Slavery Intro to Slavery In the American south, slavery was a way of life. Most all southerners owned slaves. Slaves were used for many things, including.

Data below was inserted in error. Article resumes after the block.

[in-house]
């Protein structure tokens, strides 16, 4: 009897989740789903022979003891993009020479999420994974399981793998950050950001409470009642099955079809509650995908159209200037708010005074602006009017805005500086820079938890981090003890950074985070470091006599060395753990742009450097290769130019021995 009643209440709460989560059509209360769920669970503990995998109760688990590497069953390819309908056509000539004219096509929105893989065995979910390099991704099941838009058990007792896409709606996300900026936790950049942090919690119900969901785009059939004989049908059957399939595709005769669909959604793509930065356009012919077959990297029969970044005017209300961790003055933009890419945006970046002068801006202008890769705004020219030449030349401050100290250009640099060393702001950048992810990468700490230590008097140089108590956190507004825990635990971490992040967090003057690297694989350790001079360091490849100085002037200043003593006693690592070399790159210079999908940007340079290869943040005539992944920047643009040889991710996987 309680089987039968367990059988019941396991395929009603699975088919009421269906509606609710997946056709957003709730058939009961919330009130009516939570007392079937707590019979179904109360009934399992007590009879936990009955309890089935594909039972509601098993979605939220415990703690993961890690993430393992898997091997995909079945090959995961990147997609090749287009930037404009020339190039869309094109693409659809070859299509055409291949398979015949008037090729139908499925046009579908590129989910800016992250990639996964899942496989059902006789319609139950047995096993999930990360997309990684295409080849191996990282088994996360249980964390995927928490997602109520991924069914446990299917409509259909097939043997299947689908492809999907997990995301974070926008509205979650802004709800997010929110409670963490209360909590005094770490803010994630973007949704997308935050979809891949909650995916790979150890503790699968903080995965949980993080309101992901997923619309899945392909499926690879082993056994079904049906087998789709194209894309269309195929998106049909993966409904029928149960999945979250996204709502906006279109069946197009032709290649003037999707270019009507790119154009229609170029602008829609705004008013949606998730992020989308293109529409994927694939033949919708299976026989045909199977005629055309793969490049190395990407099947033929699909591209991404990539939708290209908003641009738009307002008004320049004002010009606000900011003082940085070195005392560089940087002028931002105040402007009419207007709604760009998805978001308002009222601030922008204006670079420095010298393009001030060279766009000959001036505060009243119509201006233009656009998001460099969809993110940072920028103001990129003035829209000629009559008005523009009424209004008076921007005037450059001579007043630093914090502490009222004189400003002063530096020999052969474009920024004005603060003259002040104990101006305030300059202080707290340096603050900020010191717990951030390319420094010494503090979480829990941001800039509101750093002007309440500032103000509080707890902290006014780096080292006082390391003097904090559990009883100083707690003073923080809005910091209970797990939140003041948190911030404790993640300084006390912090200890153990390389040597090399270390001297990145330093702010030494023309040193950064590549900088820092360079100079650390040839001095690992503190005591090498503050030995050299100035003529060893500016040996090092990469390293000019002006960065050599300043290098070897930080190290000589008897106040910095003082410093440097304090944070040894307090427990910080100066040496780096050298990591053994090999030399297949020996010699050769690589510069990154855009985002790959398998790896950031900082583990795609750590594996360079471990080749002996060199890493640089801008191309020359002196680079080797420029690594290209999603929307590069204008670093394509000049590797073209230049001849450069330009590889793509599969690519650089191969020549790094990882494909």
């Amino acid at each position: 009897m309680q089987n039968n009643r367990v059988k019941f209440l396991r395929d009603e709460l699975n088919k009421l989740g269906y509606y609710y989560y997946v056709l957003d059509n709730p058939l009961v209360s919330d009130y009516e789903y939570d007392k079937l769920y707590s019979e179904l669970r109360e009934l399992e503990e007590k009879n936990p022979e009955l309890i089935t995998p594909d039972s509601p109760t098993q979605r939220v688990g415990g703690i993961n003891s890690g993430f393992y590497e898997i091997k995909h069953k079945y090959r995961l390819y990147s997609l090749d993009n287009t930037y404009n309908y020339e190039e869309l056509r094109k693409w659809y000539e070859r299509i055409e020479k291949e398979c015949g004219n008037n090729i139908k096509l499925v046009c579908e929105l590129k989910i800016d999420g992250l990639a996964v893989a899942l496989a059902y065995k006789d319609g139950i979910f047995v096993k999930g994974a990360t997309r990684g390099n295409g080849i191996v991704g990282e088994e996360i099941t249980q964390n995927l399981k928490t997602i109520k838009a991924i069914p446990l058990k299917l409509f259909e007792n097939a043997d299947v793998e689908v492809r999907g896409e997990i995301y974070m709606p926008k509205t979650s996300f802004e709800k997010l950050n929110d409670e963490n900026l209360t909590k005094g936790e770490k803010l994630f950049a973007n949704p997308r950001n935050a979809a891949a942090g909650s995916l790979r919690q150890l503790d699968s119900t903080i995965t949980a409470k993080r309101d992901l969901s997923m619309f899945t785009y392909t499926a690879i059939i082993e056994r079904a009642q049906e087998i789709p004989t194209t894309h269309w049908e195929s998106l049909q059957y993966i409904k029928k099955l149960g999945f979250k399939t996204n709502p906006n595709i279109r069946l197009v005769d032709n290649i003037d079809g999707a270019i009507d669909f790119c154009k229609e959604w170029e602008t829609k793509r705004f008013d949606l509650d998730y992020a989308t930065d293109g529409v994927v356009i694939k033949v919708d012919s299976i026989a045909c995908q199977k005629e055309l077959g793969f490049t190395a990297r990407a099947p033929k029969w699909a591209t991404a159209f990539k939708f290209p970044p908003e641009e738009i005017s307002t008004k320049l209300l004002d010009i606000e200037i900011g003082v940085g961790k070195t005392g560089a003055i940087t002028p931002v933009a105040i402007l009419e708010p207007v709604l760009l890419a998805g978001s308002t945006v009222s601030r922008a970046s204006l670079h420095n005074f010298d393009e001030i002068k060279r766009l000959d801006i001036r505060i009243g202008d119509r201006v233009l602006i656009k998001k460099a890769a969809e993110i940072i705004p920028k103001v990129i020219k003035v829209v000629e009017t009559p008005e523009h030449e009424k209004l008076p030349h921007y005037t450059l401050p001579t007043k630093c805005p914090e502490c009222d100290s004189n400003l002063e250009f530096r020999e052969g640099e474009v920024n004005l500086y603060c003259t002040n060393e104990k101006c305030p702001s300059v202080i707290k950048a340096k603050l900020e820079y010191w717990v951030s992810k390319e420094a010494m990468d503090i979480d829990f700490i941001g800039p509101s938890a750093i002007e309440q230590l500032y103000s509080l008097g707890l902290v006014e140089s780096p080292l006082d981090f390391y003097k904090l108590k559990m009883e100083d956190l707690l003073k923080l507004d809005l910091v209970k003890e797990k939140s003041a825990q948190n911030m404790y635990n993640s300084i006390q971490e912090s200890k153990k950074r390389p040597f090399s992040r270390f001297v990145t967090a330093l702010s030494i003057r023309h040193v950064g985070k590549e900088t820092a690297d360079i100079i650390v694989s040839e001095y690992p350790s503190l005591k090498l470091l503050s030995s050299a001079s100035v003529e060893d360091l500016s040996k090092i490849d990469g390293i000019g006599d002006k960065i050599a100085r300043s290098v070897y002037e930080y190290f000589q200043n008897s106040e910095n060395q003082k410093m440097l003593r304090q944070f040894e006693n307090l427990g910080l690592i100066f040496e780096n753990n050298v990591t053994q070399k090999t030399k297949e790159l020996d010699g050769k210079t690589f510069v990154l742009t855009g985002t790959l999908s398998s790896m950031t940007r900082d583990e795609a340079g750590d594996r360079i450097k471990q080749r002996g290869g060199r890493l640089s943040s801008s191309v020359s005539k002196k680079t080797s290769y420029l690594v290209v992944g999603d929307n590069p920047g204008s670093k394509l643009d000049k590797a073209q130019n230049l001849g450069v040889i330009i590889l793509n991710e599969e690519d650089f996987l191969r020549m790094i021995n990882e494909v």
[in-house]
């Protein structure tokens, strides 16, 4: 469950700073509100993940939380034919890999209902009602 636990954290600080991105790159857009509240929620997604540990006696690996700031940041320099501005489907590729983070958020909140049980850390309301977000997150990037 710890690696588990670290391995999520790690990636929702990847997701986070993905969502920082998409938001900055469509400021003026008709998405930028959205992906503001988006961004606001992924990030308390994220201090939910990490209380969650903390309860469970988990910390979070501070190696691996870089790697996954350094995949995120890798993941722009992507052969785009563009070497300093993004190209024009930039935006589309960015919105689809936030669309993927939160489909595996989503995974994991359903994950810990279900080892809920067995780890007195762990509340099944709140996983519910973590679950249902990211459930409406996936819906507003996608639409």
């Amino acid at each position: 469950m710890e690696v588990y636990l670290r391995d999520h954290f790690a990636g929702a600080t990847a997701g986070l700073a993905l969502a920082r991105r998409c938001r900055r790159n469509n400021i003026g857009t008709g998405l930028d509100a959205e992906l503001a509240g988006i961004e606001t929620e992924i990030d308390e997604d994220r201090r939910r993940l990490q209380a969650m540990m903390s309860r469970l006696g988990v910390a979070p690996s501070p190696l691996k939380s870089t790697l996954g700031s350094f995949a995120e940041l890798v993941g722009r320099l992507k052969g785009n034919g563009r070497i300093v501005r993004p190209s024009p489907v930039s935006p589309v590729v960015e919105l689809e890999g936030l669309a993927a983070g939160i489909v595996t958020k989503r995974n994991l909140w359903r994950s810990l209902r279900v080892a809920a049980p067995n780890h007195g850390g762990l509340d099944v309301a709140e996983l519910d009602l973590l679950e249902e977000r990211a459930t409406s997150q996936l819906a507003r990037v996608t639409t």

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<ul><li> Slide 1 </li> <li> Slide 2 </li> <li> Slavery </li> <li> Slide 3 </li> <li> Intro to Slavery In the American south, slavery was a way of life. Most all southerners owned slaves. Slaves were used for many things, including housework, cleaning, and most commonly on the plantation taking care of the crops. Slaves were property, not people in the south. </li> <li> Slide 4 </li> <li> America in the 1800s North: Most northerners were abolitionists during this time period. They believed slavery was morally wrong. South: Almost all southerners wanted slavery. It was a way of life that they had and did not want to get rid of. </li> <li> Slide 5 </li> <li> America in the 1800s In the south, Jim Crow Laws were passed along with Black Codes to keep slaves under control. Abolitionists from the north would help slaves escape, and challenge the slave system any way they could. </li> <li> Slide 6 </li> <li> Abolitionists Abolitionist- a person who advocated or supported the abolition of slavery in the U.S. Some of the famous abolitionists are: Harriet Tubman Frederick Douglass Abraham Lincoln William Lloyd Garrison </li> <li> Slide 7 </li> <li> Harriet Tubman Harriet Tubman is one of the most well- known abolitionists. She was a conductor on the Underground Railroad. She made over 19 trips to the south, freeing over 300 slaves. Harriet never had a formal position in any organization, but she helped lots and lots of people. </li> <li> Slide 8 </li> <li> William Lloyd Garrison William Lloyd Garrison was a newspaper editor for The Liberator. He wrote in it also, and often times about abolishing slavery. He founded New England Anti-Slavery Society, and co-founded American Anti- Slavery Society. William founded and joined many other anti-slavery societies and was a strong abolitionist in his time. </li> <li> Slide 9 </li> <li> Frederick Douglass Frederick was born a slave, but escaped. After escaping, he became an abolitionist leader. He was a very talented speaker, writer, and leader. He was known for his speeches and writing. He wrote 3 Main Keys for a Successful Life: 1) Believe in yourself, 2) Take Advantage of every opportunity, and 3)Use the power of spoken/written language to effect position change for you and society. </li> <li> Slide 10 </li> <li> Abraham Lincoln When Abraham Lincoln became President, he freed all slaves with the Emancipation Proclamation. He was not exactly an abolitionist, he cared more about slavery splitting up the country than slavery Itself. </li> <li> Slide 11 </li> <li> Slavery Video </li> <li> Slide 12 </li> <li> Underground Railroad It was: a network of secret paths and safe homes used by Black slaves to escape from slavery and get to a free state. This was used from 1860-1865. Abolitionists helped slaves escape from slave houses and travel to a free state using the Underground Railroads safe houses and secret routes. </li> <li> Slide 13 </li> <li> Nat Turners Rebellion What was it? : This was a slave rebellion that took place in Southampton County, Virginia. Both black slaves and white slave owners were involved. It was led by Nat Turner, and some other slaves. </li> <li> Slide 14 </li> <li> Nat Turners Rebellion What occurred? 1- Nat Turner and other slaves rebelled by first killing Turners slave owner and his family, and then killing many more white slave holders. 2- The rebellion was stopped after a couple days, and militia along with angry mobs went and killed between 100-200 black slaves </li> <li> Slide 15 </li> <li> Nat Turners Rebellion 3) Southerners realized their vulnerability, and were scared for another rebellion. Northerners saw the level of anger and want for freedom in the slaves. 4) Slave owners tried to gain more power and more control over the slaves because they were scared. </li> <li> Slide 16 </li> <li> Freedom/Emancipation When Abraham Lincoln became president in 1860, he didnt pass the Emancipation Proclamation until 1863. The Emancipation Proclamation said that all slaves in the Confederate territory (and in the whole U.S.) were forever free, All slaves were free by law! But it was not until 1865 that the states passed this law and it came into action completely. </li> <li> Slide 17 </li> <li> Works Cited "Countries Quest.". Microsoft Corporation, n.d. Web. 8 Mar 2013.. "Discovering Bristol.". Port Cities of Bristol, n.d. Web. 12 Mar 2013... Frederick Douglass. Fremarjo Enterprises, Inc, n.d. Web. 12 Mar 2013.. Holt, Michael F. "Abolitionist.". Abraham Lincoln Hisorical Digitization Project, n.d. Web. 12 Mar 2013.. Kroch, Carl A.. Cornell Library. Cornell University, n.d. Web. 12 Mar 2013.. Lasky, Kathryn. True North. Scholstic, 1996. 266. Print. </li> <li> Slide 18 </li> <li> Works Cited Maffy-Kipp, Laurie. "National Humanities Center.". University of North Carolina at Chapel Hill, n.d. Web. 8 Mar 2013.. National Gepgraphic SocietyNational Geographic, n.d. Web. 12 Mar 2013.. Vox, Lisa. About.com. About.com, n.d. Web. 8 Mar 2013.. Wikipedia contributors. "Nat Turner's Slave Rebellion."Wikipedia, The Free Encyclopedia. 5 Mar 2013.. </li> </ul>

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